Greek Tsoureki #BreadBakers

Our BreadBakers theme for this April is Easter breads!  There are so many traditional Easter breads around the world, and some that make the rounds at other holidays by changing the shape as well.  Tsoureki is one of those, a delightfully fluffy and flavorful brioche bread from Greece and also well known in Turkey and Armenia.

Sometime the bread has red dyed hard cooked eggs baked into it though this is a plain version.  The soft and stringy textured loaf is flavored with two unique spices, mastic resin and mahlab.  The mahlab I have used before, a lovely spice with the floral and sweet flavor of cherry and almond.  The resin is a subtle aroma that reminds me of juniper.  It comes from the mastic tree and is also called the tears of Chios.  A fascinating product with many culinary applications.  It should be stored in the refrigerator.  I tried chewing a couple pearls in the traditional fashion as a sort of gum and found it enjoyable. The combination of mastic and mahlab is lovely and characterizes an authentic Tsoureki.  (I recommend the whole seed for mahlab to preserve the flavor longer.  When ground, it should be kept in the freezer or it will lose flavor.)  Once baked, there is a subtle and uniquely appealing aroma to the bread.  If you cannot find or do not wish to order mastic, ground anise may be substituted, but it won't be the same.  Similarly, almond extract and a pinch of cinnamon or cardamom can replace the mahlab.  I will keep my mastic in the freezer and look for other recipes that use it now that I have seen the possibilities!

Tsoureki takes time to rise properly, so plan ahead when making the dough.  Don't add flour, the dough is perfectly workable after rising.  Shape the ropes gently to maintain the characteristic texture.  This bread is perfectly wonderful when fresh and just buttered, and toasts wonderfully but browns quickly so watch to make sure it does not burn.  This is also a bread that does not want to be over baked so watch to make sure it does not do so and dry out.  I found that pieces of tsoureki toasted, buttered, and sprinkled with jaggery were fantastic.  I imagine cinnamon or cardamom sugar sprinkle would be amazing as well.  Actually, since this is not an overwhelmingly sweet bread, I am keen on trying it as a french toast as well though the signature stringiness to the crumb may make that a challenge.  Oh my, it would make phenomenal bread pudding...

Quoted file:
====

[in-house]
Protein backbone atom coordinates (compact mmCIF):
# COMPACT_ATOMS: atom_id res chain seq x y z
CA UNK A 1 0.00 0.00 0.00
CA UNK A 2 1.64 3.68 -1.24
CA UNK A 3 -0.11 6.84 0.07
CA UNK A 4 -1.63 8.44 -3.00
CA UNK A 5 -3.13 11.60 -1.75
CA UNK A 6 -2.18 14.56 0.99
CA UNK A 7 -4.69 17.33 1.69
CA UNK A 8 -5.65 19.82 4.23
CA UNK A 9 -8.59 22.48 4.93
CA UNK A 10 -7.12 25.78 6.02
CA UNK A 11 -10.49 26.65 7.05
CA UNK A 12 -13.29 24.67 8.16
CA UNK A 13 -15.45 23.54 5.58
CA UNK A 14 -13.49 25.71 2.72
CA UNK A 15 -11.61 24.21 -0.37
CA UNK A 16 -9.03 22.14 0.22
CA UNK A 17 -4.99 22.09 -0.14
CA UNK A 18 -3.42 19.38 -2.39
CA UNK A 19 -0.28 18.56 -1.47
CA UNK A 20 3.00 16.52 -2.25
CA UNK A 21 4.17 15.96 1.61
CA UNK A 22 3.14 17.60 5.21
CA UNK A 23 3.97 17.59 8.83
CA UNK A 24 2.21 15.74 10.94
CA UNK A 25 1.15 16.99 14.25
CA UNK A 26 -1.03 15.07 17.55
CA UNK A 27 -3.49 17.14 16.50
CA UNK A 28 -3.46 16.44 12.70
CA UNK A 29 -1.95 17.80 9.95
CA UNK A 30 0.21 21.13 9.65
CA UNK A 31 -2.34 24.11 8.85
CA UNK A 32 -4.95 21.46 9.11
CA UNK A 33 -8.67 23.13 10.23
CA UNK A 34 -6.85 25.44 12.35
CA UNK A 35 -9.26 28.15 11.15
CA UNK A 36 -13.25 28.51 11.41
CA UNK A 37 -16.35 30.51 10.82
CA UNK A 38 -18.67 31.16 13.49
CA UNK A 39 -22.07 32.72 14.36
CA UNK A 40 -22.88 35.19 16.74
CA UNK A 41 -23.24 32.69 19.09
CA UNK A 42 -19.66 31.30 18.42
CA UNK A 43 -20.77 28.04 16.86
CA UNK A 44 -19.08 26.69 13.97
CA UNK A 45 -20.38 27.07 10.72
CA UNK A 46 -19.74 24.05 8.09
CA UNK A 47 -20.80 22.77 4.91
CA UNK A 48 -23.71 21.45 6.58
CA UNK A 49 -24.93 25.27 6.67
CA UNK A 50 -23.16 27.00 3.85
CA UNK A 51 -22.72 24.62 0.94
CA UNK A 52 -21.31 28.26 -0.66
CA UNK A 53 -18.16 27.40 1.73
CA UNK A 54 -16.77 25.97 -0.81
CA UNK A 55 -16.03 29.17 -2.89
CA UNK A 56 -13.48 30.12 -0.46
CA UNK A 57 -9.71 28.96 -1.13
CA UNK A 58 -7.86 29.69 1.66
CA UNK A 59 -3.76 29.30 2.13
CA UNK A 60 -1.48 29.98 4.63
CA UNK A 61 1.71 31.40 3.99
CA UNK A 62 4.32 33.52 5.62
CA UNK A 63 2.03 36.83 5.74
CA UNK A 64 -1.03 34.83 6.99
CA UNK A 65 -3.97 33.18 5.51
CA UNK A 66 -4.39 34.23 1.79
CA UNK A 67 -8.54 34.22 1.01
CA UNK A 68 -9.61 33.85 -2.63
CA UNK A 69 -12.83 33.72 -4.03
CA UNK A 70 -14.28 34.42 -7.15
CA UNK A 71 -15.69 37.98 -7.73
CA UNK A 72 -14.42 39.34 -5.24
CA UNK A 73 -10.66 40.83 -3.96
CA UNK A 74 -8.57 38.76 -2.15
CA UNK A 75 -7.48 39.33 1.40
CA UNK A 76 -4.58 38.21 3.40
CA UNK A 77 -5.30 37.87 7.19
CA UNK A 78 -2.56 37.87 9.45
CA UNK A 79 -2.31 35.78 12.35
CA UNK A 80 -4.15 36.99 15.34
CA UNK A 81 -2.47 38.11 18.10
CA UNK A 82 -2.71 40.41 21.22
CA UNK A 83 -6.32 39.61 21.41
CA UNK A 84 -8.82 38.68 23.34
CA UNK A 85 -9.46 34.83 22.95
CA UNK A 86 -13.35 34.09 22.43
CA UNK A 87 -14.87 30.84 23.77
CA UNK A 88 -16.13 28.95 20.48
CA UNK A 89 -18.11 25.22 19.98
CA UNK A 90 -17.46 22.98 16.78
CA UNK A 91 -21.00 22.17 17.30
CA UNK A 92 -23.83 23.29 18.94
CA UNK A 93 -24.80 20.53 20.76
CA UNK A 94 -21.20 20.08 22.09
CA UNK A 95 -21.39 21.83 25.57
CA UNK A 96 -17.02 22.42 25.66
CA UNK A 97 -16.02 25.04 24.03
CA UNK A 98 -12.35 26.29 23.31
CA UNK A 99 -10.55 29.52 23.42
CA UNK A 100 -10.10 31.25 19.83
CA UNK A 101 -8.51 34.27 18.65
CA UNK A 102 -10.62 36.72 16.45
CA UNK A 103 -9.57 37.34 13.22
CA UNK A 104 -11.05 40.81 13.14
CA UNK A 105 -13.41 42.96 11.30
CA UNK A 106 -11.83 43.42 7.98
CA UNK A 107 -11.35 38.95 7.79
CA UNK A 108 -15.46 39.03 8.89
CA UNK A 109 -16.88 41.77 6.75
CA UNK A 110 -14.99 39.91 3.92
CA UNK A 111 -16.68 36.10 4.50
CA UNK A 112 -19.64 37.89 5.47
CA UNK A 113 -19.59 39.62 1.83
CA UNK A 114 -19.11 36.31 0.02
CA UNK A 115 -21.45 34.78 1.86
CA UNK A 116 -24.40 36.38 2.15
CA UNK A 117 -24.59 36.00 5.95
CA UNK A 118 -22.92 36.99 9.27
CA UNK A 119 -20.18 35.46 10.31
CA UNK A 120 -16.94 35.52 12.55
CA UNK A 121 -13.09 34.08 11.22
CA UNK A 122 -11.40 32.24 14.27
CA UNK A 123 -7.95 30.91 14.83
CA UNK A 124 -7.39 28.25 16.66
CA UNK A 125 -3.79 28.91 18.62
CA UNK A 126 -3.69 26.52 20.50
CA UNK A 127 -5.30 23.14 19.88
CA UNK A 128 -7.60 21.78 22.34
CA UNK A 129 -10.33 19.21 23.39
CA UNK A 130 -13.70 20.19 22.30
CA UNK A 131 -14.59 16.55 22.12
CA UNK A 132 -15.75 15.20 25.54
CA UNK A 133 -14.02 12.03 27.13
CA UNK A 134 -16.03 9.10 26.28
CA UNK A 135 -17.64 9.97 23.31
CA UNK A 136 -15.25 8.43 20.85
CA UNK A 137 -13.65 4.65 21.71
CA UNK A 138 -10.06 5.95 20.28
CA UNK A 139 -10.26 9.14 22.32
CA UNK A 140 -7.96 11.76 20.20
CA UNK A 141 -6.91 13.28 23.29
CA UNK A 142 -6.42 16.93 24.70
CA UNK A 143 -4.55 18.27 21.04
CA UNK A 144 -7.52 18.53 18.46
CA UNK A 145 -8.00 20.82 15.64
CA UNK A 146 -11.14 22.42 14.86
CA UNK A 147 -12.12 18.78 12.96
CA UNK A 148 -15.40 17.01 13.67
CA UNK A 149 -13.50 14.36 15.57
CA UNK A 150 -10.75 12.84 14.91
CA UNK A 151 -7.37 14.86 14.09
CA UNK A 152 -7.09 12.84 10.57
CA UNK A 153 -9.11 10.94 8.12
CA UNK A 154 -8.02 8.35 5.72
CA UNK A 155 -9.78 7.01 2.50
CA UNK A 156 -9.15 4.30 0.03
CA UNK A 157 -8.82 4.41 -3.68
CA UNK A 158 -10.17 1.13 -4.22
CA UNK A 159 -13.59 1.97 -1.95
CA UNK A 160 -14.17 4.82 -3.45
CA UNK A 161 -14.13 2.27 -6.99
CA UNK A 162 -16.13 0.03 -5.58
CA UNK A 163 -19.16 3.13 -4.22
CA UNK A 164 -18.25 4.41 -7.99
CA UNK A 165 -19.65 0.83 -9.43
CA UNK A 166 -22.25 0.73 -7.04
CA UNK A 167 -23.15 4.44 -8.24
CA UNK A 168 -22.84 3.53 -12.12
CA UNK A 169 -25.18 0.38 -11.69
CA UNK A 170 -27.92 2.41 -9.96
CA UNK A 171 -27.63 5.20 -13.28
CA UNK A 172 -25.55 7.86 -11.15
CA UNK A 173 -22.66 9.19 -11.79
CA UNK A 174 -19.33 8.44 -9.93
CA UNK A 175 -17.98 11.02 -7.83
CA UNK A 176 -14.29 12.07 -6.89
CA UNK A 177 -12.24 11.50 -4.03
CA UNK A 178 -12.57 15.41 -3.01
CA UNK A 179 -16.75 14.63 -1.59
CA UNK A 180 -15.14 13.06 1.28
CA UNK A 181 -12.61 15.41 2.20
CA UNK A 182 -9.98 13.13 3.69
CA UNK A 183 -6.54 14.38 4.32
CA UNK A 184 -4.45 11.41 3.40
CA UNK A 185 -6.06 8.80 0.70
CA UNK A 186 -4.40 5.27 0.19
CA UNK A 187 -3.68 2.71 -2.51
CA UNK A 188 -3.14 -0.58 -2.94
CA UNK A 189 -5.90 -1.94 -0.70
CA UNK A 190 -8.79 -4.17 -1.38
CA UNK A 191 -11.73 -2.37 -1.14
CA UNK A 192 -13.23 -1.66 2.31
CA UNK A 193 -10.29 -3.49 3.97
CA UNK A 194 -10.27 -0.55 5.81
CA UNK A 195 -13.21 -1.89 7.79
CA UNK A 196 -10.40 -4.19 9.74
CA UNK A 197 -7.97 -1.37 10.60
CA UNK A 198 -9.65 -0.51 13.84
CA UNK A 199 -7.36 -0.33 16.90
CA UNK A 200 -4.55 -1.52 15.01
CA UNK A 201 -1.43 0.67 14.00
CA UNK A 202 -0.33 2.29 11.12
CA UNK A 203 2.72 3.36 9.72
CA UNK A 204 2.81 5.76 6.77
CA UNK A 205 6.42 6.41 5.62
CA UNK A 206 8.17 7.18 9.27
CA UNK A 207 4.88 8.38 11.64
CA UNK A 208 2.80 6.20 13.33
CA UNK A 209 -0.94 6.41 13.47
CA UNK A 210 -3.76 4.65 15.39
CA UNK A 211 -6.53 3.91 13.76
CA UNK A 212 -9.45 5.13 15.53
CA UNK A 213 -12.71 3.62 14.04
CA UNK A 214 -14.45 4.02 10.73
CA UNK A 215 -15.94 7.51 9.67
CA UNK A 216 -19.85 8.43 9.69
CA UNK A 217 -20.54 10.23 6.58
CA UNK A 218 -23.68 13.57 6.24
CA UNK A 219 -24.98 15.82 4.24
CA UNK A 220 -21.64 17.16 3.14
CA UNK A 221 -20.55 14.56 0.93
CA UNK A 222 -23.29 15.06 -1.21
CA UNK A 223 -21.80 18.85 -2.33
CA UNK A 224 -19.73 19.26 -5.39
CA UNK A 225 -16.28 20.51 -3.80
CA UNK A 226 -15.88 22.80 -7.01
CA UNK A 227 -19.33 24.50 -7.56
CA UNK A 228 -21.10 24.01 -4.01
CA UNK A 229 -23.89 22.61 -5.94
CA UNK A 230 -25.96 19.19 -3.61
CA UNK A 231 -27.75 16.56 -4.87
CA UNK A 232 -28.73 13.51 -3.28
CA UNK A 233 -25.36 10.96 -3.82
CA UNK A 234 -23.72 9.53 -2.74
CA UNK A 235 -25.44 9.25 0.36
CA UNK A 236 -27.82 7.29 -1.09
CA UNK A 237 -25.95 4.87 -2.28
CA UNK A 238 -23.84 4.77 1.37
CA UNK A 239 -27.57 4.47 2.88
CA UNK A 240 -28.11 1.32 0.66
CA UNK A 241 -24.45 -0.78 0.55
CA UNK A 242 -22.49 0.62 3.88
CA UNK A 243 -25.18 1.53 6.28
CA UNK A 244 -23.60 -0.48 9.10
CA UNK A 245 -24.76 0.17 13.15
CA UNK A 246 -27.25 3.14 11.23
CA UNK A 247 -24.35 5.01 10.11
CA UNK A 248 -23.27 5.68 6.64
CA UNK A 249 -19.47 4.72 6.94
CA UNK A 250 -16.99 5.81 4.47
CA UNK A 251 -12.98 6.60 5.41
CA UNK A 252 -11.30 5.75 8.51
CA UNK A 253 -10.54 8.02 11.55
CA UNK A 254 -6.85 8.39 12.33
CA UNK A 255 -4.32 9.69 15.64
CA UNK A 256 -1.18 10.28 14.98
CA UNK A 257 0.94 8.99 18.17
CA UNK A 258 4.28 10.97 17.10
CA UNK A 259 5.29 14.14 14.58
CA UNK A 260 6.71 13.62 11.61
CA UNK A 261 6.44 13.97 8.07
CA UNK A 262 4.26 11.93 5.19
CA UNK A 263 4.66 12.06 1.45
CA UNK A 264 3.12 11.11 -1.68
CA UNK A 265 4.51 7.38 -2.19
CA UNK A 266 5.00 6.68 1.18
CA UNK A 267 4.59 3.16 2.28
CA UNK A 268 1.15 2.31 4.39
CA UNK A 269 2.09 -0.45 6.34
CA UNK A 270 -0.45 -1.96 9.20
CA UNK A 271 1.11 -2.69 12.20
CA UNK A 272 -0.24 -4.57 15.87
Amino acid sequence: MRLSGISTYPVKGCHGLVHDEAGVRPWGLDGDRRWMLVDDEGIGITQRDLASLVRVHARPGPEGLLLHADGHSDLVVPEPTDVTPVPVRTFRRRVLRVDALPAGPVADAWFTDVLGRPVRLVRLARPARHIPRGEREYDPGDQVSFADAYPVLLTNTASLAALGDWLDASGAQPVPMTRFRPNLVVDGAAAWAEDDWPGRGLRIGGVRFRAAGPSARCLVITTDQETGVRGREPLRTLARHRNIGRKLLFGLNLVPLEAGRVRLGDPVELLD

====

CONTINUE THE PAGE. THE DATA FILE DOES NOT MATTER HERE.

Tsoureki  (Traditional Greek Easter bread)
makes 1 large braid
12g dry yeast
55g lukewarm water
1.5g ground mastic
5g ground mahleb 
67g butter at room temperature
115g sugar
150g milk, at room temperature
2 medium eggs, at room temperature (~100g raw)
435g strong white (bread) flour 
¾ tsp sea salt
zest of 1 orange

For garnish
1 egg and 1 tbsp water
almond slivers

In a bowl, activate the yeast by stirring into the lukewarm water with a pinch of sugar.  Cover and set aside for about 6-7 minutes until the yeast is bubbly.  Water that is too warm will kill the yeast and too cold will significantly extend the rise time.  Around body temperature should do. 

Use a pestle or a spice grinder to grind the mastic and mahlab/mahlepi, along with a pinch of the sugar and set aside. Do not add any more mastic than the recipe calls for or it will leave a slightly bitter taste to the bread.  The amount is small and subtle, but enough for the distinctive aroma and flavor.